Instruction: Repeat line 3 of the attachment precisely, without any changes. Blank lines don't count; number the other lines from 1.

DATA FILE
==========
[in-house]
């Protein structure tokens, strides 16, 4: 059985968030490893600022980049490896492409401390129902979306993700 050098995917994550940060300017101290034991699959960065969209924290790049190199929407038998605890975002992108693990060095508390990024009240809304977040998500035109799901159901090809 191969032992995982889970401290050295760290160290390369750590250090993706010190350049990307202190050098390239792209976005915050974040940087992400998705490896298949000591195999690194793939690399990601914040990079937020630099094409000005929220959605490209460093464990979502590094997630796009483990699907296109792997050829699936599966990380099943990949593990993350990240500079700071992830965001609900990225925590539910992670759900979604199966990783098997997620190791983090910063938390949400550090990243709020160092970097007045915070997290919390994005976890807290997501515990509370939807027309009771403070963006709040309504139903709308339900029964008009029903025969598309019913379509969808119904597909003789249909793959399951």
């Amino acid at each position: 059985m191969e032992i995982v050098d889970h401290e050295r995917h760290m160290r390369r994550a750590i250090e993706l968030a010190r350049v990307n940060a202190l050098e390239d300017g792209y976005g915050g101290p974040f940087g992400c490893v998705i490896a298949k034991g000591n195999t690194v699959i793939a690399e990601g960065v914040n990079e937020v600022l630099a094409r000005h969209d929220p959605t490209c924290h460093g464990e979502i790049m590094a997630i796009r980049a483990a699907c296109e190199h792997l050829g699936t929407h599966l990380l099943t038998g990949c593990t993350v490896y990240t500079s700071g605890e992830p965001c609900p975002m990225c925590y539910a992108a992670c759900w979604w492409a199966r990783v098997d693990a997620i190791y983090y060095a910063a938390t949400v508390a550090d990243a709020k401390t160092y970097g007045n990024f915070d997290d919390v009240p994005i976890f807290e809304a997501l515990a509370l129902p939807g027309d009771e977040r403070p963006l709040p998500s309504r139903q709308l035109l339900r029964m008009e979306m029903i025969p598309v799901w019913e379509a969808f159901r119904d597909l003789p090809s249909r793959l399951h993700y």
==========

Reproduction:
């Amino acid at each position: 059985m191969e032992i995982v050098d889970h401290e050295r995917h760290m160290r390369r994550a750590i250090e993706l968030a010190r350049v990307n940060a202190l050098e390239d300017g792209y976005g915050g101290p974040f940087g992400c490893v998705i490896a298949k034991g000591n195999t690194v699959i793939a690399e990601g960065v914040n990079e937020v600022l630099a094409r000005h969209d929220p959605t490209c924290h460093g464990e979502i790049m590094a997630i796009r980049a483990a699907c296109e190199h792997l050829g699936t929407h599966l990380l099943t038998g990949c593990t993350v490896y990240t500079s700071g605890e992830p965001c609900p975002m990225c925590y539910a992108a992670c759900w979604w492409a199966r990783v098997d693990a997620i190791y983090y060095a910063a938390t949400v508390a550090d990243a709020k401390t160092y970097g007045n990024f915070d997290d919390v009240p994005i976890f807290e809304a997501l515990a509370l129902p939807g027309d009771e977040r403070p963006l709040p998500s309504r139903q709308l035109l339900r029964m008009e979306m029903i025969p598309v799901w019913e379509a969808f159901r119904d597909l003789p090809s249909r793959l399951h993700y």